Pompeii
            Click image for larger version  Name:	image_88767.jpg Views:	48 Size:	377.8 KB ID:	419692
            Last edited by david s; 03-14-2020, 10:07 PM.
            Kindled with zeal and fired with passion.

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            • #7
              Originally posted by david s View Post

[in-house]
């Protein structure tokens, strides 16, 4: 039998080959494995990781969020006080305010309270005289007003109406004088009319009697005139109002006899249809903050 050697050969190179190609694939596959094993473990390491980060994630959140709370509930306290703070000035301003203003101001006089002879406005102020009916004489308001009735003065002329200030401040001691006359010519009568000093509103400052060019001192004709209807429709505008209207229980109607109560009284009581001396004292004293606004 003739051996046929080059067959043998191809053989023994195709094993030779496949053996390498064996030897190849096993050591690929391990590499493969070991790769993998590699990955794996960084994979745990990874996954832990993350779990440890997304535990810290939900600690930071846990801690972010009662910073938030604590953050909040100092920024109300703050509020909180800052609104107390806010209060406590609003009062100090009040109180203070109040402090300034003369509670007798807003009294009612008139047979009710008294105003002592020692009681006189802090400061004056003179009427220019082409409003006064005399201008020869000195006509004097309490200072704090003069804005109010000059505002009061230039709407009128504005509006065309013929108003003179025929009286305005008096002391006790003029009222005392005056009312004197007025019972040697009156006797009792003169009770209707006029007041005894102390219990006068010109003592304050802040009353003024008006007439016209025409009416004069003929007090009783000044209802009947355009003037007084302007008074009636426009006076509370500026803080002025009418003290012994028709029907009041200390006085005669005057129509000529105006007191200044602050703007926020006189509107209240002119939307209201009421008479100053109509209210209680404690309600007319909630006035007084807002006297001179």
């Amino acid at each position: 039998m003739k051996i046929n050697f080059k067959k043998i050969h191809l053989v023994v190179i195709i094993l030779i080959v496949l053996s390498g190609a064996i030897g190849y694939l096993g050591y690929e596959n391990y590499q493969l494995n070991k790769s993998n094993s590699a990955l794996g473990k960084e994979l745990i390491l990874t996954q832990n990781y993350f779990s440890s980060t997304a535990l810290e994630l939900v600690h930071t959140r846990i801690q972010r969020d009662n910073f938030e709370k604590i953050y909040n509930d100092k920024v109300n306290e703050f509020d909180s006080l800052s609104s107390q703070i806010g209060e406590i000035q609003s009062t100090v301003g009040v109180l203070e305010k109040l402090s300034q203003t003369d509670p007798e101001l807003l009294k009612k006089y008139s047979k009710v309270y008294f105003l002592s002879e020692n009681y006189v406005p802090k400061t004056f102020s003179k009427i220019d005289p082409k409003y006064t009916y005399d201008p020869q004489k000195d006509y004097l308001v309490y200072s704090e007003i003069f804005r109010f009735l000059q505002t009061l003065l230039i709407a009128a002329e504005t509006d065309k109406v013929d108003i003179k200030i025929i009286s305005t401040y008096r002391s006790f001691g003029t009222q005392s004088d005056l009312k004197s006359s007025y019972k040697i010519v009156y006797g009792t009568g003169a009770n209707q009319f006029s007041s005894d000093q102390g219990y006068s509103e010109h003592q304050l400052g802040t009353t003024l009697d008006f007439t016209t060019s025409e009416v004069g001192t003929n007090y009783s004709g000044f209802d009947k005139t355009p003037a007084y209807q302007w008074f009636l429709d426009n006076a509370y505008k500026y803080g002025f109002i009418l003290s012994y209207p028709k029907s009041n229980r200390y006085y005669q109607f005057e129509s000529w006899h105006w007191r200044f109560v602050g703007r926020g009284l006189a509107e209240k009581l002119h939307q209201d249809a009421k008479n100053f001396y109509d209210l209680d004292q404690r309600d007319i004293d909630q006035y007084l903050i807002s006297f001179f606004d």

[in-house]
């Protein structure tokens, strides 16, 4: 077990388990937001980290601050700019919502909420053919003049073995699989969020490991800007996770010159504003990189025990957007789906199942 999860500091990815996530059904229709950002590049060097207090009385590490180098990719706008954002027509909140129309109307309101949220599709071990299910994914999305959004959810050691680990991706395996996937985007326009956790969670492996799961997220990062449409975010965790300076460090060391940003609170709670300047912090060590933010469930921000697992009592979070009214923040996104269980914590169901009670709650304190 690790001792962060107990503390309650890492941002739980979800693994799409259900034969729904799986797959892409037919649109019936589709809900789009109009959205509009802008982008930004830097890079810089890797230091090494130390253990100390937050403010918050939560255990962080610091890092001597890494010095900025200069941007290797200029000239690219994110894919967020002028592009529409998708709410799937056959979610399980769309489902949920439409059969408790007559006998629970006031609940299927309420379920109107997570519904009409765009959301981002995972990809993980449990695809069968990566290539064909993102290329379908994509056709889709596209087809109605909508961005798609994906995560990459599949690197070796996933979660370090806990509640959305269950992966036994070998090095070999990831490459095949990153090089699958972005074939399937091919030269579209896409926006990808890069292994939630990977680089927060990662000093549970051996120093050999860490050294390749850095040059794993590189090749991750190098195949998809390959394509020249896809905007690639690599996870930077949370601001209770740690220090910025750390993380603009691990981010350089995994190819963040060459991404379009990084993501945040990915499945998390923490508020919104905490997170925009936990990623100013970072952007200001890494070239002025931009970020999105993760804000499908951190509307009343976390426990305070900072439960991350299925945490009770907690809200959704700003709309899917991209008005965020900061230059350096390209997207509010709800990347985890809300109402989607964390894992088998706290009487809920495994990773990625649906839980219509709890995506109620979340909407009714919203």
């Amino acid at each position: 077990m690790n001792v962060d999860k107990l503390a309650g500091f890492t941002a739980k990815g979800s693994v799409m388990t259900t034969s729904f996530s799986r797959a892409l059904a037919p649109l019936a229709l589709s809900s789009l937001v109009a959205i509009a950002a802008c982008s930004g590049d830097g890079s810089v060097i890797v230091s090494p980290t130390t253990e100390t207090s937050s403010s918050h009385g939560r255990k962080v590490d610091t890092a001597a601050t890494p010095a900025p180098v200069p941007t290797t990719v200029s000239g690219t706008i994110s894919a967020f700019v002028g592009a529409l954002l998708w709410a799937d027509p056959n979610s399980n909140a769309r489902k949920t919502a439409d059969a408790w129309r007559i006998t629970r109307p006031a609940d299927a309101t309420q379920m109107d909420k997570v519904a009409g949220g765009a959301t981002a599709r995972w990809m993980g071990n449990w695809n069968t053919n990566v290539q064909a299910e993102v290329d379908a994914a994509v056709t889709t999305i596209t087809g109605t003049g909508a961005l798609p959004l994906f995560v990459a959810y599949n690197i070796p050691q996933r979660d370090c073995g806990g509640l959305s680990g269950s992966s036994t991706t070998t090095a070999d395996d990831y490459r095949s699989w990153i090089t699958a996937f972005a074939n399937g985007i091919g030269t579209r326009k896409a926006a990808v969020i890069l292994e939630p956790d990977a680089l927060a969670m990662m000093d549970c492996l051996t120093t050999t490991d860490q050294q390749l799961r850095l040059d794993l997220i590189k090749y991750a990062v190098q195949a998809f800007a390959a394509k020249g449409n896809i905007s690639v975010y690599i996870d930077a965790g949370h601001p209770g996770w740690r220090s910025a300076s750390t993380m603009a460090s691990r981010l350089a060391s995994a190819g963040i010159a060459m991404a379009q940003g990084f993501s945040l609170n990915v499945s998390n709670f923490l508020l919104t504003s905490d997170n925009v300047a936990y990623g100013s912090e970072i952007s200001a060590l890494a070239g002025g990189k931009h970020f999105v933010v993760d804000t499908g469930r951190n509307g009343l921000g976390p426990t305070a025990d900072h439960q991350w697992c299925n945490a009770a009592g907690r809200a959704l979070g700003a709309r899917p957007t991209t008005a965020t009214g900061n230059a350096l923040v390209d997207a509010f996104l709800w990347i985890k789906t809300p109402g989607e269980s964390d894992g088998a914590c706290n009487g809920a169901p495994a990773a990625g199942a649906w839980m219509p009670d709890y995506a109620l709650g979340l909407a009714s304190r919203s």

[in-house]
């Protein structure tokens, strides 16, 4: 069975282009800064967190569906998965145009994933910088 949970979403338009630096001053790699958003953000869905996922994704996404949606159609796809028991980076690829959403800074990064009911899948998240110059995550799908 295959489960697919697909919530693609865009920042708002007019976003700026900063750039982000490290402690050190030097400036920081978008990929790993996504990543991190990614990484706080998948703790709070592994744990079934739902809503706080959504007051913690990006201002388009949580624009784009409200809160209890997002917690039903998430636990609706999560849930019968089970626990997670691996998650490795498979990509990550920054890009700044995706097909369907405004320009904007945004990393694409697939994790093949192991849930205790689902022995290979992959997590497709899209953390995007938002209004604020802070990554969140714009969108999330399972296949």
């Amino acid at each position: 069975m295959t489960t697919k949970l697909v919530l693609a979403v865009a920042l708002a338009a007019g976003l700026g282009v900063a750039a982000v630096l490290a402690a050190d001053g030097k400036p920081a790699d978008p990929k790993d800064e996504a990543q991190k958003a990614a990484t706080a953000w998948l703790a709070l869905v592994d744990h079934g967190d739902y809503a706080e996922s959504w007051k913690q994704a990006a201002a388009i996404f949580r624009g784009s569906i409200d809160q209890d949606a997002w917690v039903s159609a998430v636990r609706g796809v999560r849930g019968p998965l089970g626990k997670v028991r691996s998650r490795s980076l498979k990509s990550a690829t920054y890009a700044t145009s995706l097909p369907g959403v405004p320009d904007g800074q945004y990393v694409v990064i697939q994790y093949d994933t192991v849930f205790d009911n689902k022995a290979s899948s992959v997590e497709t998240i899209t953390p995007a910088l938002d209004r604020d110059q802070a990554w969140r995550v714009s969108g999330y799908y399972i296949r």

For a Pompeii style oven, that is an oven with a flue at the front, it is a cross draft system which requires good smoke flow when the oven is cold and the cool flue is not creating a draft. In fact if you visit Pompeii the large oven at the bakery has such a cross draft flue, but in operation was probably never cold, being fired every day. Taking a decent look around there are many smaller ovens in private homes there where the ovens were much smaller and had updraft systems. That is, a flue rising from the apex of the dome in much the same way as ancient Roman kilns. Having built one of these kilns, I also built my first oven using the same system. One big advantage is that it draws beautifully from cold and presumably was the preferred option in Ancient Rome for private homes. Very annoying to fill your room with smoke. A second advantage is that there is no deep tunnel to have to work past creating much better access. The down side is that the heat jumps straight to the flue so there is a higher fuel consumption.